> Posted by Center Staff
This post is part of Financial Inclusion Week, a week of global conversation on advancing financial inclusion. This year’s theme was keeping clients first in a digital world. Throughout the week participants shared their thoughts in events and webinars, on social media, and through blog posts.
Well, that’s a wrap. Last week, the global financial inclusion community came together to explore the key actions needed to keep clients first in a digital world. Over 45 partner and contributing organizations in 19 countries drove the conversation through events, and on social media hundreds shared insights with the hashtag #FinclusionWeek.
While October 21st marked the official end of Financial Inclusion Week 2016, there are still a few Financial Inclusion Week events happening this week, including a webinar on G2P payments and an exploration of the challenges to women entrepreneurs in India. Stay tuned for event recap pages on each of the Week’s events as well as an electronic magazine highlighting the insights shared throughout the week. Additionally, visit the Financial Inclusion Week website for a full rundown of partners, events, and a social media feed.
We would like to thank all of the Financial Inclusion Week partners and contributors. You came together to make this Week a success, and we are all inspired by your commitment to advancing financial inclusion. For a full list of partners, visit the Financial Inclusion Week homepage. We hope that all who participated will continue to explore how to protect and empower clients in an increasingly digital financial ecosystem.
Here is a recap of day five. If you missed any of the other recap blog posts, you can find them all here on the CFI blog, as well as a number of thought pieces from Tilman Ehrbeck of Omidyar Network, Elisabeth Rhyne of CFI, and John Hartman of Equifax.
Innovation for Poverty’s Action’s (IPA) webinar “Evidence Showcase: Using Digital Products to Overcome Behavioral Barriers” featured William Jack of Georgetown University’s Initiative on Innovation, Development and Evaluation and IPA’s Aaron Dibner Dunlap. The webinar looked at Jack’s study on the role of digital financial inclusion in boosting savings in Kenya as well as IPA’s continuing work on SMS nudges to build savings. The Georgetown RCT, conducted in three Kenyan counties in 2014 and 2015, aimed to answer whether bank accounts help parents save for their children’s transition to high school and specifically whether locked savings accounts help them to save even more. The study included Kenya’s popular M-Pesa and M-Shwari mobile money services.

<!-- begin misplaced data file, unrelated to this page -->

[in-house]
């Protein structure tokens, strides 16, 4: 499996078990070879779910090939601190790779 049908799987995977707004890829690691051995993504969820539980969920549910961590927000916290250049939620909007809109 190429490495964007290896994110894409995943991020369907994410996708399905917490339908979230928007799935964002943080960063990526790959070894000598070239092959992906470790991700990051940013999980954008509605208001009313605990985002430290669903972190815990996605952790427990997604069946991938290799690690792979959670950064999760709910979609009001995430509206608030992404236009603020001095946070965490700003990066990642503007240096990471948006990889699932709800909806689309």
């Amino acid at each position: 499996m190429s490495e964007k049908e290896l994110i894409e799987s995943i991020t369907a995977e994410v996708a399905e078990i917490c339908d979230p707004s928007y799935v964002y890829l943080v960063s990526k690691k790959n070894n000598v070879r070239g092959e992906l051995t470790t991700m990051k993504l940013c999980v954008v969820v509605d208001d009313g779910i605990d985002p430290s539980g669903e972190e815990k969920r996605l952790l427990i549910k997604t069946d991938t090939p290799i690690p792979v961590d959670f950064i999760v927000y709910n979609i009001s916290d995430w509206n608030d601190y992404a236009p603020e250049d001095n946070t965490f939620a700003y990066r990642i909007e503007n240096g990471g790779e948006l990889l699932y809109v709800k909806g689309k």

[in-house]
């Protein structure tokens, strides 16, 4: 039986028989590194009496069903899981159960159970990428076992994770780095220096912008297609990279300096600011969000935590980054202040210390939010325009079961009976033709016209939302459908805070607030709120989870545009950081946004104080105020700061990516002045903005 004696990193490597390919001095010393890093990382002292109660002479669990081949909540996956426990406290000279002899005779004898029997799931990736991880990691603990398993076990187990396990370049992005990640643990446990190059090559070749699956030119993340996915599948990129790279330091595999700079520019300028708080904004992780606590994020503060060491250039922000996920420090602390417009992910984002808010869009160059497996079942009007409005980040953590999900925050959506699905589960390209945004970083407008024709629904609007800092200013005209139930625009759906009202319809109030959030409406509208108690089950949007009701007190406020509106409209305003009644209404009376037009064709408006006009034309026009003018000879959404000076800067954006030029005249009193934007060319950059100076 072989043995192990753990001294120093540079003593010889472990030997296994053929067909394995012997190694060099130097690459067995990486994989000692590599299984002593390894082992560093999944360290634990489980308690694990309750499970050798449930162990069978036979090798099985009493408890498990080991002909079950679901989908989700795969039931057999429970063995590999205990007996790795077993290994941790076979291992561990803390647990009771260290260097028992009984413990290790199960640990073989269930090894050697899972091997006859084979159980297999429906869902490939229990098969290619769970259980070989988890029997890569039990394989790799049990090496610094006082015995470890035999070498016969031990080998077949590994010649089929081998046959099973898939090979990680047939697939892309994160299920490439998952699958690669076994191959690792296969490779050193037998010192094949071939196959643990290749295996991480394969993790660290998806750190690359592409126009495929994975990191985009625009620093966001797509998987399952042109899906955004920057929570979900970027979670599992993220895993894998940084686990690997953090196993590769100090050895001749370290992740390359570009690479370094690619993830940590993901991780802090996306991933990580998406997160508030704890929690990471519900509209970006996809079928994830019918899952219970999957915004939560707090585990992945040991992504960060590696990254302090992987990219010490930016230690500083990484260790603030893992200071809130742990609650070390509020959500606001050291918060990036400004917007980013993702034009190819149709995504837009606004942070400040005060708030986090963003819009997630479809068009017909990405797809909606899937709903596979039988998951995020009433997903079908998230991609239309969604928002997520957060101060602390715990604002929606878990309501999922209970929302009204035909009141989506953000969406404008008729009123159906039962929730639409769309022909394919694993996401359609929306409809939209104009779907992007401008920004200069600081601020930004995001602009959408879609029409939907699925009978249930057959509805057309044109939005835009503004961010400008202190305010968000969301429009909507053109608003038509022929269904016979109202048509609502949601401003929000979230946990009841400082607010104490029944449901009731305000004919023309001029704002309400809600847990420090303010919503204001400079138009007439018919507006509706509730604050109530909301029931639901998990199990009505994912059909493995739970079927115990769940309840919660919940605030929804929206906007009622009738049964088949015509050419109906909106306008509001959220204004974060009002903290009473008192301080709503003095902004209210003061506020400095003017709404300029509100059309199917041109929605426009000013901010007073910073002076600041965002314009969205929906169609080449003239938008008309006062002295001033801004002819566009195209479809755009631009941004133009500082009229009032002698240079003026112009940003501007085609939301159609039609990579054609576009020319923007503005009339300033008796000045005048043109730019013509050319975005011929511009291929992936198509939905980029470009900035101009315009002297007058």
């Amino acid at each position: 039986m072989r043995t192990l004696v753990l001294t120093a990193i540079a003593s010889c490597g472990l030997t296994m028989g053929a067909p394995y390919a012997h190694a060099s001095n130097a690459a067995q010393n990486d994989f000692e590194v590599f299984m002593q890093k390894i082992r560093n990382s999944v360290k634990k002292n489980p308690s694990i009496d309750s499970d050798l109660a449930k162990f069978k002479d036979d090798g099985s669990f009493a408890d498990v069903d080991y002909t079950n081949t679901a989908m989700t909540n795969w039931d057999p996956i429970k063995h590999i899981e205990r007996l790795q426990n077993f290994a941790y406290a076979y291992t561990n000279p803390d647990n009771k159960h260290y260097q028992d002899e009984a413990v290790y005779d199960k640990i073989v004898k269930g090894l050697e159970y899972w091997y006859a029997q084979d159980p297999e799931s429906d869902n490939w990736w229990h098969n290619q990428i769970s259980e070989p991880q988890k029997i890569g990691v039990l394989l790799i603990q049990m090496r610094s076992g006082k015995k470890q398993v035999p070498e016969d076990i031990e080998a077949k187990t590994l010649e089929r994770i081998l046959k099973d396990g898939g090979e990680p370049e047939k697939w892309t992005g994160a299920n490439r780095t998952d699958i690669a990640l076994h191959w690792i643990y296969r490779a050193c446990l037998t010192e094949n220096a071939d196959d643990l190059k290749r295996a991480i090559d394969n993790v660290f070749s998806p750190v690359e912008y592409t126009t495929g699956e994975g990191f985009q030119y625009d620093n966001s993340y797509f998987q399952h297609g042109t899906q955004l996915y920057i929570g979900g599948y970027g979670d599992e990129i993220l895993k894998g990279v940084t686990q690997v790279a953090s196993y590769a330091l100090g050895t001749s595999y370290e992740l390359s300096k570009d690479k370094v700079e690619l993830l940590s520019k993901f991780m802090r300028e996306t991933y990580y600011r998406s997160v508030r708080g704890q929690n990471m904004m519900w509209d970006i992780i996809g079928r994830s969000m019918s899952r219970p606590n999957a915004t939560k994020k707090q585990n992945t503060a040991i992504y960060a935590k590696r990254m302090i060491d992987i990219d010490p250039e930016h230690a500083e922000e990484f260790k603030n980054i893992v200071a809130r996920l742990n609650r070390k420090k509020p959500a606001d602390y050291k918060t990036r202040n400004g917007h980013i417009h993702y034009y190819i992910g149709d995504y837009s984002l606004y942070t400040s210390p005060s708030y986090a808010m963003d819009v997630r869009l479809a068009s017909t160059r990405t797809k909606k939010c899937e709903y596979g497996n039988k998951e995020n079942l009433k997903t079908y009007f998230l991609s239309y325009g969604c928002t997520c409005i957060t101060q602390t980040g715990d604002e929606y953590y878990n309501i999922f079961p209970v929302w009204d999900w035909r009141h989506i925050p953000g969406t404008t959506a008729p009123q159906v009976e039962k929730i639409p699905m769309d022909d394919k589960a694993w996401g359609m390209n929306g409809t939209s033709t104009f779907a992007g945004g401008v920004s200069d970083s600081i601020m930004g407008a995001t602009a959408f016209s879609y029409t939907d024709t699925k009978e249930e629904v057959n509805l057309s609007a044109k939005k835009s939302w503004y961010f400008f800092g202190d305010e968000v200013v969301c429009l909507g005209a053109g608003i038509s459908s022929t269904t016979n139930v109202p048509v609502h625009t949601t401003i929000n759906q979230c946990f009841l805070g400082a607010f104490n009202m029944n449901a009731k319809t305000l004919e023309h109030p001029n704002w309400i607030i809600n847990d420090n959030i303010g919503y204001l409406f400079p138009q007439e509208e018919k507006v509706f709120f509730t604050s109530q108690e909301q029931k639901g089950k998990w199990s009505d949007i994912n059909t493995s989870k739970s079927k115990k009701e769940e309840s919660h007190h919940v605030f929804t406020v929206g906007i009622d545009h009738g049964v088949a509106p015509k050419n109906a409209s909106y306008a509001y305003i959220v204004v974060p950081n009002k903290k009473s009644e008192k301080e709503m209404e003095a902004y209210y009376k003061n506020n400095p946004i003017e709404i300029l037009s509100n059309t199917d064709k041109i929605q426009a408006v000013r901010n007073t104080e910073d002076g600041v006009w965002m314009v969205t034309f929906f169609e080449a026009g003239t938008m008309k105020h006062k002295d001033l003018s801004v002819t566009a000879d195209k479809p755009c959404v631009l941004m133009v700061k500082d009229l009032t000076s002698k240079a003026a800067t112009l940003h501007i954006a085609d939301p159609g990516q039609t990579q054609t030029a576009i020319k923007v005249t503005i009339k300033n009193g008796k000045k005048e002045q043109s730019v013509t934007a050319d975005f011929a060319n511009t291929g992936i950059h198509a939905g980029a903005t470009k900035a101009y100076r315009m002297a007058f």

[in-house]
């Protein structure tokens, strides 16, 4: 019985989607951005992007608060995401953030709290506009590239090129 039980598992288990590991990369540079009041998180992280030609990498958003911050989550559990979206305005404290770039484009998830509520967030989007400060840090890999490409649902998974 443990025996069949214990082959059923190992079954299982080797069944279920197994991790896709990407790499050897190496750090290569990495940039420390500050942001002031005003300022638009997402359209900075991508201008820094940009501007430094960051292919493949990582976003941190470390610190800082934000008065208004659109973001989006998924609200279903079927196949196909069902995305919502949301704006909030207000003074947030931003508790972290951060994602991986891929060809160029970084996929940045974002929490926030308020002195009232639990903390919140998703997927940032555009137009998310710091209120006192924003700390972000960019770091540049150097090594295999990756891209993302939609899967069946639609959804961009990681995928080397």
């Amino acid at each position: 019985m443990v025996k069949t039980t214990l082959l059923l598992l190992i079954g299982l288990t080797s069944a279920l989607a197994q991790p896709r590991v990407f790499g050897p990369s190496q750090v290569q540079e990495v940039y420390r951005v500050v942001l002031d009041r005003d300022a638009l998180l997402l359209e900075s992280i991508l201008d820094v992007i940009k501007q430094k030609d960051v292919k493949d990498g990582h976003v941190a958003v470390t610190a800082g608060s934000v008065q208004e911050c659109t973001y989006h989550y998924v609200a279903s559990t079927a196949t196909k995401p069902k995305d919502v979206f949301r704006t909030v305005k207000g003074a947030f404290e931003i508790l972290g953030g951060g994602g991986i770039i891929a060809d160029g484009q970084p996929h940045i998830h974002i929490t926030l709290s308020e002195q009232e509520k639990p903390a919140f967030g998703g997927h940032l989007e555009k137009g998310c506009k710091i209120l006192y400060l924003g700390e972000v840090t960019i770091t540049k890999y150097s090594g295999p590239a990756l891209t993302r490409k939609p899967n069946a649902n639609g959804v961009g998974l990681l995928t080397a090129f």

It found that parents who were assigned to the M-Shwari and lock-box account treatment groups had done much more to increase their total financial savings (using mobile and other non-financial savings measures) than those in the M-Pesa account only control group. The study also found that take-up of the M-Shwari and locked savings accounts by participating parents significantly increased the rates of their children’s high school enrollment than parents who only used the M-Pesa accounts. Dunlap highlighted their work on mobile phone messages, which has sought to overcome behavioral biases and barriers to savings. IPA’s field experiments with SMS campaigns have tested numerous message types (with content, personalization, timing, and duration variations), and they found that the right messages can help improve financial behavior and often work better than traditional financial education methods.
The HBS-Accion Program on Strategic Leadership in Inclusive Finance held an exclusive webinar for program alumni. The webinar focused on innovations in financial capability, drawing from CFI’s report A Change in Behavior. Elisabeth Rhyne, Managing Director of CFI, highlighted the importance of building financial capability among both new and old customers. Behavioral insights show that there is a gap between knowing and doing, and therefore providers and financial stakeholders should focus on encouraging positive behaviors rather than sharing information (as is common in more traditional financial education models). Technology presents great opportunities to build financial capability at lower costs, and to reach customers at key decision-making moments. Jayshree Venkatesan, one of the researchers of the report, joined the webinar to share insights from the Indian context. She was joined by Tim Liu of the Chinese Academy of Financial Inclusion at Renmin University of China who highlighted key trends in China, including a new program run by Alibaba. You can watch the webinar here.
Fundacion Capital – A Digital (R)evolution
Fundacion Capital discusses the financial inclusion opportunities created by fintech, the importance of keeping clients at the center, and the ways in which the organization is harnessing fintech to keep clients at the center, including by using tablets to help familiarize clients with unfamiliar products and technologies.
UK Financial Inclusion Commission – Inclusive Growth without Financial Inclusion Is Impossible
Jennifer Duncan, Vice President Public Affairs and Policy UK&I at MasterCard, outlines the role of financial inclusion in inclusive economic growth, both in the developing and developed world. Duncan spotlights the essential role of governments and technology in advancing financial inclusion, and the gaps that persist in the U.K.
For more, including the week’s full event list and a curated #FinclusionWeek social media feed, visit the Financial Inclusion Week website.